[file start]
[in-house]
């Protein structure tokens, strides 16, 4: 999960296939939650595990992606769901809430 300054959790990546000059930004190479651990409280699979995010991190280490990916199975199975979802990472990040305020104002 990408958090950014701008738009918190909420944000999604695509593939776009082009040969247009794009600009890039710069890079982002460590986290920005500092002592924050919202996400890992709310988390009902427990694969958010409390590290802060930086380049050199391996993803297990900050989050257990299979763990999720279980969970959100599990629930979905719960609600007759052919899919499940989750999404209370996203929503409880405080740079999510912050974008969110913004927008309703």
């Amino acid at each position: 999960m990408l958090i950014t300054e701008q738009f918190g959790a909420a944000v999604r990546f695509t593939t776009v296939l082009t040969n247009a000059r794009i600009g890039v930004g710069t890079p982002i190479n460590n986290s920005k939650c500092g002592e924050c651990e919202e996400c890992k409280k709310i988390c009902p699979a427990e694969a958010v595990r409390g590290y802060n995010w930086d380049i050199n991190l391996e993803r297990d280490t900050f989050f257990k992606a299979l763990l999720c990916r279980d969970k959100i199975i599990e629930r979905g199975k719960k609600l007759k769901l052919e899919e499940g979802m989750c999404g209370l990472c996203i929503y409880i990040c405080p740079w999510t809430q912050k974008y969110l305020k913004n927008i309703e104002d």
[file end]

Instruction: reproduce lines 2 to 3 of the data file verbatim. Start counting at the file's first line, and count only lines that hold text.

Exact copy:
């Protein structure tokens, strides 16, 4: 999960296939939650595990992606769901809430 300054959790990546000059930004190479651990409280699979995010991190280490990916199975199975979802990472990040305020104002 990408958090950014701008738009918190909420944000999604695509593939776009082009040969247009794009600009890039710069890079982002460590986290920005500092002592924050919202996400890992709310988390009902427990694969958010409390590290802060930086380049050199391996993803297990900050989050257990299979763990999720279980969970959100599990629930979905719960609600007759052919899919499940989750999404209370996203929503409880405080740079999510912050974008969110913004927008309703």
């Amino acid at each position: 999960m990408l958090i950014t300054e701008q738009f918190g959790a909420a944000v999604r990546f695509t593939t776009v296939l082009t040969n247009a000059r794009i600009g890039v930004g710069t890079p982002i190479n460590n986290s920005k939650c500092g002592e924050c651990e919202e996400c890992k409280k709310i988390c009902p699979a427990e694969a958010v595990r409390g590290y802060n995010w930086d380049i050199n991190l391996e993803r297990d280490t900050f989050f257990k992606a299979l763990l999720c990916r279980d969970k959100i199975i599990e629930r979905g199975k719960k609600l007759k769901l052919e899919e499940g979802m989750c999404g209370l990472c996203i929503y409880i990040c405080p740079w999510t809430q912050k974008y969110l305020k913004n927008i309703e104002d």